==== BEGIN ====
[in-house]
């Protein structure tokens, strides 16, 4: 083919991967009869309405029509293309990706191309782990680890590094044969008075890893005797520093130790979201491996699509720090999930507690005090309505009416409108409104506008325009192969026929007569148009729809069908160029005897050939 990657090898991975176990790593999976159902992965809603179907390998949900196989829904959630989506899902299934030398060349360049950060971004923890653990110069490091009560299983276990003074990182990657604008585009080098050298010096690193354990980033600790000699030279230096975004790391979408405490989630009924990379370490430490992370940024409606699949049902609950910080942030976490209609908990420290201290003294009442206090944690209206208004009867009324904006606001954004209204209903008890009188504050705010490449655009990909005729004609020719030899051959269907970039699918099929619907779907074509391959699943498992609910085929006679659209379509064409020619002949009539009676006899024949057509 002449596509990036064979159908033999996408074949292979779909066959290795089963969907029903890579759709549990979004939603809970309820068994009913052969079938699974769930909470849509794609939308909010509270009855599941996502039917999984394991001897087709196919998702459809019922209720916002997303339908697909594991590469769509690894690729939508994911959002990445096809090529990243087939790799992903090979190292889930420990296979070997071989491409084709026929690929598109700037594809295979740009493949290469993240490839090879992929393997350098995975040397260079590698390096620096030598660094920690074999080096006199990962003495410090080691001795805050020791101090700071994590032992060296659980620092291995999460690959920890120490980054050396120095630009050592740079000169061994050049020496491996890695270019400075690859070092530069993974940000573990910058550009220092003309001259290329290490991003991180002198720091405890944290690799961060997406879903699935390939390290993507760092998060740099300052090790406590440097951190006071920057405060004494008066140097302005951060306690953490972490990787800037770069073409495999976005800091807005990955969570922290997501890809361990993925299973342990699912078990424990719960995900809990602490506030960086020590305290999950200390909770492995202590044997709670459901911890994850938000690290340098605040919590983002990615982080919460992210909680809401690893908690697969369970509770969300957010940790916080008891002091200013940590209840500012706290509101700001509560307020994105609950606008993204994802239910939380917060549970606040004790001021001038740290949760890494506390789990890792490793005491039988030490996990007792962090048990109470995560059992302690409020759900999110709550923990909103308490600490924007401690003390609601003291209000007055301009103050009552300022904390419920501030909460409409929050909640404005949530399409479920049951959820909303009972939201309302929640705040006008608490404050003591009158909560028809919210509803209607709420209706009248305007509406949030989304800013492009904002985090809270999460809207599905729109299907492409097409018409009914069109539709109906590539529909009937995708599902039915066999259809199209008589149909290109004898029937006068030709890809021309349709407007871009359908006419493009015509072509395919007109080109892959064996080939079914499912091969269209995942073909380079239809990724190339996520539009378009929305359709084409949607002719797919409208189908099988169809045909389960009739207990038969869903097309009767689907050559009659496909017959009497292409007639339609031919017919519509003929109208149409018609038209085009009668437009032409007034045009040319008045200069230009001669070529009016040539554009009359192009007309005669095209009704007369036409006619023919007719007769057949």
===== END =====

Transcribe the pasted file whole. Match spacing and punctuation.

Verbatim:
[in-house]
């Protein structure tokens, strides 16, 4: 083919991967009869309405029509293309990706191309782990680890590094044969008075890893005797520093130790979201491996699509720090999930507690005090309505009416409108409104506008325009192969026929007569148009729809069908160029005897050939 990657090898991975176990790593999976159902992965809603179907390998949900196989829904959630989506899902299934030398060349360049950060971004923890653990110069490091009560299983276990003074990182990657604008585009080098050298010096690193354990980033600790000699030279230096975004790391979408405490989630009924990379370490430490992370940024409606699949049902609950910080942030976490209609908990420290201290003294009442206090944690209206208004009867009324904006606001954004209204209903008890009188504050705010490449655009990909005729004609020719030899051959269907970039699918099929619907779907074509391959699943498992609910085929006679659209379509064409020619002949009539009676006899024949057509 002449596509990036064979159908033999996408074949292979779909066959290795089963969907029903890579759709549990979004939603809970309820068994009913052969079938699974769930909470849509794609939308909010509270009855599941996502039917999984394991001897087709196919998702459809019922209720916002997303339908697909594991590469769509690894690729939508994911959002990445096809090529990243087939790799992903090979190292889930420990296979070997071989491409084709026929690929598109700037594809295979740009493949290469993240490839090879992929393997350098995975040397260079590698390096620096030598660094920690074999080096006199990962003495410090080691001795805050020791101090700071994590032992060296659980620092291995999460690959920890120490980054050396120095630009050592740079000169061994050049020496491996890695270019400075690859070092530069993974940000573990910058550009220092003309001259290329290490991003991180002198720091405890944290690799961060997406879903699935390939390290993507760092998060740099300052090790406590440097951190006071920057405060004494008066140097302005951060306690953490972490990787800037770069073409495999976005800091807005990955969570922290997501890809361990993925299973342990699912078990424990719960995900809990602490506030960086020590305290999950200390909770492995202590044997709670459901911890994850938000690290340098605040919590983002990615982080919460992210909680809401690893908690697969369970509770969300957010940790916080008891002091200013940590209840500012706290509101700001509560307020994105609950606008993204994802239910939380917060549970606040004790001021001038740290949760890494506390789990890792490793005491039988030490996990007792962090048990109470995560059992302690409020759900999110709550923990909103308490600490924007401690003390609601003291209000007055301009103050009552300022904390419920501030909460409409929050909640404005949530399409479920049951959820909303009972939201309302929640705040006008608490404050003591009158909560028809919210509803209607709420209706009248305007509406949030989304800013492009904002985090809270999460809207599905729109299907492409097409018409009914069109539709109906590539529909009937995708599902039915066999259809199209008589149909290109004898029937006068030709890809021309349709407007871009359908006419493009015509072509395919007109080109892959064996080939079914499912091969269209995942073909380079239809990724190339996520539009378009929305359709084409949607002719797919409208189908099988169809045909389960009739207990038969869903097309009767689907050559009659496909017959009497292409007639339609031919017919519509003929109208149409018609038209085009009668437009032409007034045009040319008045200069230009001669070529009016040539554009009359192009007309005669095209009704007369036409006619023919007719007769057949």